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Last Updated:  Monday, 17 March, 2003, 10:56 GMT
BT accused over music piracy

By Jane Wakefield
BBC News Online technology staff

The record industry has accused BT of not doing enough to tackle illegal music file-sharing over the internet.

Music industry says file-swapping is damaging CD sales
The British Phonographic Industry said the telecoms giant had been reluctant to discuss the issue of online piracy, despite repeated attempts by its anti-piracy division to get BT to discuss peer-to-peer file-swapping.

BT denies it is supporting illegal services, pointing out that peer-to-peer technology is not illegal.

The record industry blames illegal music sharing for contributing to a fall in sales.

Legitimate service

Peer-to-peer services, which allow surfers to swap files between computers without having to go through a central server, are widely used to share music.

Peer-to-peer is a technology and it isn't inherently illegal
Duncan Ingram, BT Openworld
The record industry is determined to put an end to the free trading of music online but says that BT is not helping matters.

"BT is the biggest service provider in terms of peer-to-peer traffic but getting them to discuss the issues is like pulling teeth," said Jollyon Benn of the BPI's anti-piracy unit.

"It will be a red letter day when they talk to us," he added.

"BT is trying to create business links with the music industry at the same time as being completely intransigent to the issues of piracy," he said.

BT has recently launched an online service through Dotmusic, offering users unlimited downloads from a catalogue of 150,000 music tracks for a monthly fee of 9.99.

BT is also the largest user of peer-to-peer bandwidth, although all other ISPs also allow users access to such services.

Other ISPs such as ntl have attended BPI meetings and have taken action to deal with peer-to-peer services, largely because they are having problems supporting the massive bandwidth being used by such networks.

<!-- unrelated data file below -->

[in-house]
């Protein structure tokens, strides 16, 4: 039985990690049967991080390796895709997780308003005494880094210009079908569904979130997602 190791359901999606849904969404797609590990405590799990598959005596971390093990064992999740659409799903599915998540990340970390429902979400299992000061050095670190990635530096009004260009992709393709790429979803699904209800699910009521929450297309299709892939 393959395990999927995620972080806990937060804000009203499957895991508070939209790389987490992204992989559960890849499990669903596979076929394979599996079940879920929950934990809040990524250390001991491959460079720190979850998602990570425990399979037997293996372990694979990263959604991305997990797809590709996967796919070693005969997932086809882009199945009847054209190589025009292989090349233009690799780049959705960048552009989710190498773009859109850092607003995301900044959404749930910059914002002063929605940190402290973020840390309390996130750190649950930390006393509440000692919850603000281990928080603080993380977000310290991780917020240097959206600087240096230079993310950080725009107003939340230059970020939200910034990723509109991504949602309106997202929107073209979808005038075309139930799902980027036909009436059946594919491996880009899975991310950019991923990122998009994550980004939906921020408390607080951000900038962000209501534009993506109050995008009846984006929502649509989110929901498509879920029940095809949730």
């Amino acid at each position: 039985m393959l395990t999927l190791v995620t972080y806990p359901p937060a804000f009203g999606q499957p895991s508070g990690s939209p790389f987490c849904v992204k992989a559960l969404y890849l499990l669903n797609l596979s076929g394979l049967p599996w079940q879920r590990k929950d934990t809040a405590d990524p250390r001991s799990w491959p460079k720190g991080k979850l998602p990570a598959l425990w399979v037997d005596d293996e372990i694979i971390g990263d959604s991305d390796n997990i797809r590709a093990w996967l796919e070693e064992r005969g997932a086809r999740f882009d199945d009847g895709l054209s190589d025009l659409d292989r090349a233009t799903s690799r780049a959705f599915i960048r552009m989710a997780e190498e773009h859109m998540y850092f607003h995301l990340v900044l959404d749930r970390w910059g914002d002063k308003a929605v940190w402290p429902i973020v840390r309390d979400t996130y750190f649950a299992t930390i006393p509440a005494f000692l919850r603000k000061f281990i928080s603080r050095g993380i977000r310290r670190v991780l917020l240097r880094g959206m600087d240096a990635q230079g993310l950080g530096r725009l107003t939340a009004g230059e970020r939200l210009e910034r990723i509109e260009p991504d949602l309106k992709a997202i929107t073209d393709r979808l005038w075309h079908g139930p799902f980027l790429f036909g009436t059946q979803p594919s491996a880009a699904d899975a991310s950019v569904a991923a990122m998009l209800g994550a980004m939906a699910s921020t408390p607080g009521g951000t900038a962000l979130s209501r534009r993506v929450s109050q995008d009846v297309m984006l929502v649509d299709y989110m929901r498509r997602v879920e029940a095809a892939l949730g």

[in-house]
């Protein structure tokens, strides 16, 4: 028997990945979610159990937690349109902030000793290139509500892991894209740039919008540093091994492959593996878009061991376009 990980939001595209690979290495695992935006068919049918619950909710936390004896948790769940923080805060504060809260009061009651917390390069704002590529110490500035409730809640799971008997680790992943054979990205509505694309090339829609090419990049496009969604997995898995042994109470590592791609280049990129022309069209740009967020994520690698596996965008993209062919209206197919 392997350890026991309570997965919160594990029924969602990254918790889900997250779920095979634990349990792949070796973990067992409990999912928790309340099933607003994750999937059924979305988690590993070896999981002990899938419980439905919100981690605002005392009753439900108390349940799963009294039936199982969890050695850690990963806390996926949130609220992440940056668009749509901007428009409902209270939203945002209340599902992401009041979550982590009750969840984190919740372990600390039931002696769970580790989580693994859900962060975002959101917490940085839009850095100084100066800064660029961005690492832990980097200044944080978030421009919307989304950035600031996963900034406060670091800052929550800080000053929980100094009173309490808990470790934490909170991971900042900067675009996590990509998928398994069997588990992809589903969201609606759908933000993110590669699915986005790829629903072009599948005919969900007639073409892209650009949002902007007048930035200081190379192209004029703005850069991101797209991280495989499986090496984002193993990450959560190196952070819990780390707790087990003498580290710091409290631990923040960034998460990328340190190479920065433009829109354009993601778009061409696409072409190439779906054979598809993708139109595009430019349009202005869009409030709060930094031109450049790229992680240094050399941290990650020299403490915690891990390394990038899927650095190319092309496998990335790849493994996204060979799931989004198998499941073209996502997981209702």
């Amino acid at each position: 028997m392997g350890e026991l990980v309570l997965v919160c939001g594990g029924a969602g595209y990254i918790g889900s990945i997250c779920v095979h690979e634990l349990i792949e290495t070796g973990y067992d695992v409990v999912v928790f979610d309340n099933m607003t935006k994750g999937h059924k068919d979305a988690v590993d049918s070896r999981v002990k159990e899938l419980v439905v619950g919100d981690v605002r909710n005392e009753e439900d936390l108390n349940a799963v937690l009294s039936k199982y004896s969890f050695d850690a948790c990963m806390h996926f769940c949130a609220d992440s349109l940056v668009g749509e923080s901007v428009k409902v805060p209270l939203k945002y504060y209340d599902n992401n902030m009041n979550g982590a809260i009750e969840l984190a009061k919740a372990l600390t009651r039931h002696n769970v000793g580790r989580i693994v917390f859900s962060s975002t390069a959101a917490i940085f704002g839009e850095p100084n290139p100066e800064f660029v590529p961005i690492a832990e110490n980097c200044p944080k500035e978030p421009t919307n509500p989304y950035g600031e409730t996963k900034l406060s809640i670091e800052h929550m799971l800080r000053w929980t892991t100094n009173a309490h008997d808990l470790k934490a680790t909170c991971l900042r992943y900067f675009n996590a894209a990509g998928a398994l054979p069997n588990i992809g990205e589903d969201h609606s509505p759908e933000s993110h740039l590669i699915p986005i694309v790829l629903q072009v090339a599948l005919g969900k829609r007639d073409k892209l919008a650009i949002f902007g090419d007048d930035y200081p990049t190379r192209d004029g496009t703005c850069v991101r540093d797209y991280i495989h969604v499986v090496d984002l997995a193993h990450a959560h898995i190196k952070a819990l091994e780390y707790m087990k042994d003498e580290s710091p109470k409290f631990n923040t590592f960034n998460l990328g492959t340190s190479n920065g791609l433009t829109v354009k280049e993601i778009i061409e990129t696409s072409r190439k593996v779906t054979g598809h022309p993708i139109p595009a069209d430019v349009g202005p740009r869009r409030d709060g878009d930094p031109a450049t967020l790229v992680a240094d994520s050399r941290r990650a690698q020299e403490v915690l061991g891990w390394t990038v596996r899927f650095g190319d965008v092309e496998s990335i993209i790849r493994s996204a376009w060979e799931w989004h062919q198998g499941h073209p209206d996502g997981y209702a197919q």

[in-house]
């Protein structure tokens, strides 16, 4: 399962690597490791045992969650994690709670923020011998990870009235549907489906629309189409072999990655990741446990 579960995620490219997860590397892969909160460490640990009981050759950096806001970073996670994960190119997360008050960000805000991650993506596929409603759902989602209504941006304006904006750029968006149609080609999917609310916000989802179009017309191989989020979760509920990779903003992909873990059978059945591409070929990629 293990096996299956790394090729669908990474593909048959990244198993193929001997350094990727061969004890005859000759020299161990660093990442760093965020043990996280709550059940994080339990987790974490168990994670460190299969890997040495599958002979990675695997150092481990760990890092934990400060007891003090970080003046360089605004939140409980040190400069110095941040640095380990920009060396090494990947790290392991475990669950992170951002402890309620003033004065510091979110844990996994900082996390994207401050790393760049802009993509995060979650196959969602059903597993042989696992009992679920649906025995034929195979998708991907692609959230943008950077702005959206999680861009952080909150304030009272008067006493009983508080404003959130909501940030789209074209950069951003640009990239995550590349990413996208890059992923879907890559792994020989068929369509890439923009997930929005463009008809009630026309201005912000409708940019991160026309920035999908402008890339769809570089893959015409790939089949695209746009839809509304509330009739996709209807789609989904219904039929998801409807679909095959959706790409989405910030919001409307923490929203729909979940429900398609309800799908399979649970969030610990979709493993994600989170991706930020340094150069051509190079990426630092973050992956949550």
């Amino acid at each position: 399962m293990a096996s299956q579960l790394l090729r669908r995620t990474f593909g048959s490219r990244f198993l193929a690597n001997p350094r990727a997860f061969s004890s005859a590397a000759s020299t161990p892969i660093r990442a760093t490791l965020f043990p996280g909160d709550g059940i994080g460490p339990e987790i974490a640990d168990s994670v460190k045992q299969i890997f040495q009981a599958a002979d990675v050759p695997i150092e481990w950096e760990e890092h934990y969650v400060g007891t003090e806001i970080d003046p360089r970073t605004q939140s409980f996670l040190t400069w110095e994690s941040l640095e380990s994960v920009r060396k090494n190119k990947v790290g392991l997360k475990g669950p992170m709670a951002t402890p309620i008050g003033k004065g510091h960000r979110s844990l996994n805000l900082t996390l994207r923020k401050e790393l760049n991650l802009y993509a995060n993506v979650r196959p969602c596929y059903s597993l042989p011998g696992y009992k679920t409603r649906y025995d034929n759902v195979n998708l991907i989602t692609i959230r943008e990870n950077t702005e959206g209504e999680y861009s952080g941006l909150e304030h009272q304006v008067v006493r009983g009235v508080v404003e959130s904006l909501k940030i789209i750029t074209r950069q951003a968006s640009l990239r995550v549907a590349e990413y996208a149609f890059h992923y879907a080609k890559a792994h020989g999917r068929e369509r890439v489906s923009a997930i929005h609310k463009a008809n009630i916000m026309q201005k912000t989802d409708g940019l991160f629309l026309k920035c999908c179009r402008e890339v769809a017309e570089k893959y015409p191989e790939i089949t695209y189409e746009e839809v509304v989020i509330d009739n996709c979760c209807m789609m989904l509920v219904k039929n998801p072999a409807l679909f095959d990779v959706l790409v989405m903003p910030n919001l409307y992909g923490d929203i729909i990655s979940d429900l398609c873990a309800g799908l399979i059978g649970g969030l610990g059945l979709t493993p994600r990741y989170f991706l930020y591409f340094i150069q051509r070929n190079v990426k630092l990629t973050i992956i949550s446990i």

'Not our role'

The move by ntl to cap the amount of bandwidth subscribers can use has proved massively unpopular and BT has no plans to go down the same route.

"In terms of capping downloads we have no current plans to do that. We are managing our network very well," said Managing Director of BT Openworld, Duncan Ingram.

He also denied that BT has been hypocritical in its support of both legitimate and illegal music downloads.

"We aren't supporting an illegal market," he said.

"Peer-to-peer is a technology and it isn't inherently illegal. Where do you draw the line about what is legal and what isn't? That is a range of responsibility that we are not equipped to deal with," he said

He added that technically it was not easy to control peer-to-peer services.

"We don't monitor every packet that comes through our network and the services can appear elsewhere," he said.

BT said it was in regular contact with the BPI and Mr Ingram promised to contact them to talk about the issues raised by peer-to-peer technology.

However, he pointed out that without good quality legal alternatives, people were bound to be attracted to the services offered by file-sharing networks.

"That is why we have launched Dotmusic, which offers a reasonably priced legitimate alternative for people," he said.

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